Midway through the year, 2017 continues to be the second-hottest year on record, even without an El Niño that helped boost temperatures to record levels last year, the nonprofit group Climate Central said.
According to the group, it is likely that 2017 will remain in second place through the rest of the year.
“Personally, I wasn’t expecting it to be as warm as it has been,” Ahira Sanchez-Lugo, a National Oceanic and Atmospheric Administration climate scientist, told Climate Central. “After the decline of the strong El Niño I was expecting the values to drop a bit and rank among the top five warmest years. This year has been extremely remarkable.”
On Tuesday, NOAA released its global temperature data for June, ranking it as the third hottest months ever.
This will come as no surprise to residents of the U.S. southwest, where June temperatures got so hot that it prevented airplanes from taking off at the Phoenix airport.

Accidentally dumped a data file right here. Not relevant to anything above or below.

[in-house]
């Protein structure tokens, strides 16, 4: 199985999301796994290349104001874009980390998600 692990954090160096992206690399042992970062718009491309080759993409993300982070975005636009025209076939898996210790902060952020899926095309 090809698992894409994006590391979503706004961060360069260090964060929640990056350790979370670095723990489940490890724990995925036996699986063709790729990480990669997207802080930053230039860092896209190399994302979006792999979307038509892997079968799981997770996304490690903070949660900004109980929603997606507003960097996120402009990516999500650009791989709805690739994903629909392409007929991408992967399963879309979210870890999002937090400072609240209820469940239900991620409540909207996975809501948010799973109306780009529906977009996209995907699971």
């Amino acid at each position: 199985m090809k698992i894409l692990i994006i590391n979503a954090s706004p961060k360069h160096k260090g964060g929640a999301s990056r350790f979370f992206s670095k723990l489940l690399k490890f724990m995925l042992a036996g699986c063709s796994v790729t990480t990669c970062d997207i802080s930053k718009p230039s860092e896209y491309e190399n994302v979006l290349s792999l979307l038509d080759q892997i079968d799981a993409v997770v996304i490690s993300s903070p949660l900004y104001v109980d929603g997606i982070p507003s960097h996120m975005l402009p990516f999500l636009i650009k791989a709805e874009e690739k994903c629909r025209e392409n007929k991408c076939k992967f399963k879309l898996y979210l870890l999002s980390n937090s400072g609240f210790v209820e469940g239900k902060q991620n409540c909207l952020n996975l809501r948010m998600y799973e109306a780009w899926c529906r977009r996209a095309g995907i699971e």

Central Asia and western and central Europe also experienced scorching temperatures. According to a Climate Central study, the heat wave in western Europe that triggered deadly wildfires in Portugal was made up to 10 times more likely due to Earth’s rising temperature.
Regardless of its final rank, 2017 will “almost certainly” be hot enough to knock 1998 — the only remaining 20th century year among the top 10 warmest — down another spot, to No. 9 in NOAA’s rankings, Climate Central said.
The 1998 heat, fueled in part by a major El Niño, was considered spectacular at the time.
But with steadily rising Earth temperature El Niño “isn’t necessary to reach those heights anymore” according to the group.
Source: Climate Central